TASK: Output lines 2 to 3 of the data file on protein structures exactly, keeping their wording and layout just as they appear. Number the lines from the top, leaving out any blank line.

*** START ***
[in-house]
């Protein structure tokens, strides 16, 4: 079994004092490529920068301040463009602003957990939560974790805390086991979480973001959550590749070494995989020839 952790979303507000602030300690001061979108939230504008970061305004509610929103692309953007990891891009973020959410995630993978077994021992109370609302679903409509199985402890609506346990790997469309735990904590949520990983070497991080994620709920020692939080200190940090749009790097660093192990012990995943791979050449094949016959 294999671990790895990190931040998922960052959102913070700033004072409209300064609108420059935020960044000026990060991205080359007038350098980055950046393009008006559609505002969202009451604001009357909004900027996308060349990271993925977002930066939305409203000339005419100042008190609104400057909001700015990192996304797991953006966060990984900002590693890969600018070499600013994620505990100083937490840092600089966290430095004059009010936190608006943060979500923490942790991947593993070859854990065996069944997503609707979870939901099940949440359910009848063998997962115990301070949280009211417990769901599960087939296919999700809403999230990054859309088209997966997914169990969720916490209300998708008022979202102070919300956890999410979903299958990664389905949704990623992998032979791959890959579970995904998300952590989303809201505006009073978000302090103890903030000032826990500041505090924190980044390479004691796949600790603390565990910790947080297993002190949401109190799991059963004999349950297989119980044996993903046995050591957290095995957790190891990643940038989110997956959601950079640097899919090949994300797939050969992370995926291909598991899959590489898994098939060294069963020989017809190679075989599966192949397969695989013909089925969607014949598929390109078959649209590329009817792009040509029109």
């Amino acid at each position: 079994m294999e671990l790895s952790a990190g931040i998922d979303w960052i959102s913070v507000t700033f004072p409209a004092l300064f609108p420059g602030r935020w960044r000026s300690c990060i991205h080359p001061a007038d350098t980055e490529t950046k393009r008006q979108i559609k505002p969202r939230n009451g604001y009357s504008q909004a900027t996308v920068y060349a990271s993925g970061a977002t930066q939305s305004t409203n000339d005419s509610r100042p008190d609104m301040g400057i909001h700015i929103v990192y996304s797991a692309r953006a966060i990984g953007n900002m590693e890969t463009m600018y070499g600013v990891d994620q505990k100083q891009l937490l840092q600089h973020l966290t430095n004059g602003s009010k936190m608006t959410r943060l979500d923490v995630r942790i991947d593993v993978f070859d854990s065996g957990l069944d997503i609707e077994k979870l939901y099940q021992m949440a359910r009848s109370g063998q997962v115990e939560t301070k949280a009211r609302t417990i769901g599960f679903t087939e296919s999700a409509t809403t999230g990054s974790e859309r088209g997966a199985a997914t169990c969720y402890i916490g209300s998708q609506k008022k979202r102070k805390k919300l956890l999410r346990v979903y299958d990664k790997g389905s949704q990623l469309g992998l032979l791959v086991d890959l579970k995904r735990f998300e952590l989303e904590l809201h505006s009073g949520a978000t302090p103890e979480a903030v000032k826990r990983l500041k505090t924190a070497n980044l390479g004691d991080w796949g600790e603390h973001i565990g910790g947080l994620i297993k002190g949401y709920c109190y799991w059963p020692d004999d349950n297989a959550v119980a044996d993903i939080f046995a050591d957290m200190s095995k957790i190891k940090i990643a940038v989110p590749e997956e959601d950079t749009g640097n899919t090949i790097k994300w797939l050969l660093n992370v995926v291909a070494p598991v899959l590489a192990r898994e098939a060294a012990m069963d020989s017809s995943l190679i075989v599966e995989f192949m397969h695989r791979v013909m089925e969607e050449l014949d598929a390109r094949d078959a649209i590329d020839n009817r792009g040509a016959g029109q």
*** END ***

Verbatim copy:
């Protein structure tokens, strides 16, 4: 079994004092490529920068301040463009602003957990939560974790805390086991979480973001959550590749070494995989020839 952790979303507000602030300690001061979108939230504008970061305004509610929103692309953007990891891009973020959410995630993978077994021992109370609302679903409509199985402890609506346990790997469309735990904590949520990983070497991080994620709920020692939080200190940090749009790097660093192990012990995943791979050449094949016959 294999671990790895990190931040998922960052959102913070700033004072409209300064609108420059935020960044000026990060991205080359007038350098980055950046393009008006559609505002969202009451604001009357909004900027996308060349990271993925977002930066939305409203000339005419100042008190609104400057909001700015990192996304797991953006966060990984900002590693890969600018070499600013994620505990100083937490840092600089966290430095004059009010936190608006943060979500923490942790991947593993070859854990065996069944997503609707979870939901099940949440359910009848063998997962115990301070949280009211417990769901599960087939296919999700809403999230990054859309088209997966997914169990969720916490209300998708008022979202102070919300956890999410979903299958990664389905949704990623992998032979791959890959579970995904998300952590989303809201505006009073978000302090103890903030000032826990500041505090924190980044390479004691796949600790603390565990910790947080297993002190949401109190799991059963004999349950297989119980044996993903046995050591957290095995957790190891990643940038989110997956959601950079640097899919090949994300797939050969992370995926291909598991899959590489898994098939060294069963020989017809190679075989599966192949397969695989013909089925969607014949598929390109078959649209590329009817792009040509029109």
């Amino acid at each position: 079994m294999e671990l790895s952790a990190g931040i998922d979303w960052i959102s913070v507000t700033f004072p409209a004092l300064f609108p420059g602030r935020w960044r000026s300690c990060i991205h080359p001061a007038d350098t980055e490529t950046k393009r008006q979108i559609k505002p969202r939230n009451g604001y009357s504008q909004a900027t996308v920068y060349a990271s993925g970061a977002t930066q939305s305004t409203n000339d005419s509610r100042p008190d609104m301040g400057i909001h700015i929103v990192y996304s797991a692309r953006a966060i990984g953007n900002m590693e890969t463009m600018y070499g600013v990891d994620q505990k100083q891009l937490l840092q600089h973020l966290t430095n004059g602003s009010k936190m608006t959410r943060l979500d923490v995630r942790i991947d593993v993978f070859d854990s065996g957990l069944d997503i609707e077994k979870l939901y099940q021992m949440a359910r009848s109370g063998q997962v115990e939560t301070k949280a009211r609302t417990i769901g599960f679903t087939e296919s999700a409509t809403t999230g990054s974790e859309r088209g997966a199985a997914t169990c969720y402890i916490g209300s998708q609506k008022k979202r102070k805390k919300l956890l999410r346990v979903y299958d990664k790997g389905s949704q990623l469309g992998l032979l791959v086991d890959l579970k995904r735990f998300e952590l989303e904590l809201h505006s009073g949520a978000t302090p103890e979480a903030v000032k826990r990983l500041k505090t924190a070497n980044l390479g004691d991080w796949g600790e603390h973001i565990g910790g947080l994620i297993k002190g949401y709920c109190y799991w059963p020692d004999d349950n297989a959550v119980a044996d993903i939080f046995a050591d957290m200190s095995k957790i190891k940090i990643a940038v989110p590749e997956e959601d950079t749009g640097n899919t090949i790097k994300w797939l050969l660093n992370v995926v291909a070494p598991v899959l590489a192990r898994e098939a060294a012990m069963d020989s017809s995943l190679i075989v599966e995989f192949m397969h695989r791979v013909m089925e969607e050449l014949d598929a390109r094949d078959a649209i590329d020839n009817r792009g040509a016959g029109q």